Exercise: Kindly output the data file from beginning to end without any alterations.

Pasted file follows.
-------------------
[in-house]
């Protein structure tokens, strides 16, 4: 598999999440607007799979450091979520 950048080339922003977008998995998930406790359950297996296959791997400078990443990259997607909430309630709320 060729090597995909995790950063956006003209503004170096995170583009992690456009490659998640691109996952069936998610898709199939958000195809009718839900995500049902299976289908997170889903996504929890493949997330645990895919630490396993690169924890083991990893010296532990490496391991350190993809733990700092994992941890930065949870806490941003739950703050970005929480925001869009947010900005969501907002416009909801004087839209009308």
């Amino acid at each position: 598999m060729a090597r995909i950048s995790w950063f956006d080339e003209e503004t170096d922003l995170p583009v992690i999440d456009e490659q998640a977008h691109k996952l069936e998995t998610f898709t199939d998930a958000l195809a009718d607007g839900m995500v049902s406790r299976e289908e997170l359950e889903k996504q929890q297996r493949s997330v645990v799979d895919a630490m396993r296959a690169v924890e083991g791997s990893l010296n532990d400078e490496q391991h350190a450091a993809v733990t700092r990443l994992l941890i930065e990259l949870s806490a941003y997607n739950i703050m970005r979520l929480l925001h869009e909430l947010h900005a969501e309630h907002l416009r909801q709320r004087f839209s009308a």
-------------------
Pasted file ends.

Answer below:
[in-house]
């Protein structure tokens, strides 16, 4: 598999999440607007799979450091979520 950048080339922003977008998995998930406790359950297996296959791997400078990443990259997607909430309630709320 060729090597995909995790950063956006003209503004170096995170583009992690456009490659998640691109996952069936998610898709199939958000195809009718839900995500049902299976289908997170889903996504929890493949997330645990895919630490396993690169924890083991990893010296532990490496391991350190993809733990700092994992941890930065949870806490941003739950703050970005929480925001869009947010900005969501907002416009909801004087839209009308």
């Amino acid at each position: 598999m060729a090597r995909i950048s995790w950063f956006d080339e003209e503004t170096d922003l995170p583009v992690i999440d456009e490659q998640a977008h691109k996952l069936e998995t998610f898709t199939d998930a958000l195809a009718d607007g839900m995500v049902s406790r299976e289908e997170l359950e889903k996504q929890q297996r493949s997330v645990v799979d895919a630490m396993r296959a690169v924890e083991g791997s990893l010296n532990d400078e490496q391991h350190a450091a993809v733990t700092r990443l994992l941890i930065e990259l949870s806490a941003y997607n739950i703050m970005r979520l929480l925001h869009e909430l947010h900005a969501e309630h907002l416009r909801q709320r004087f839209s009308a």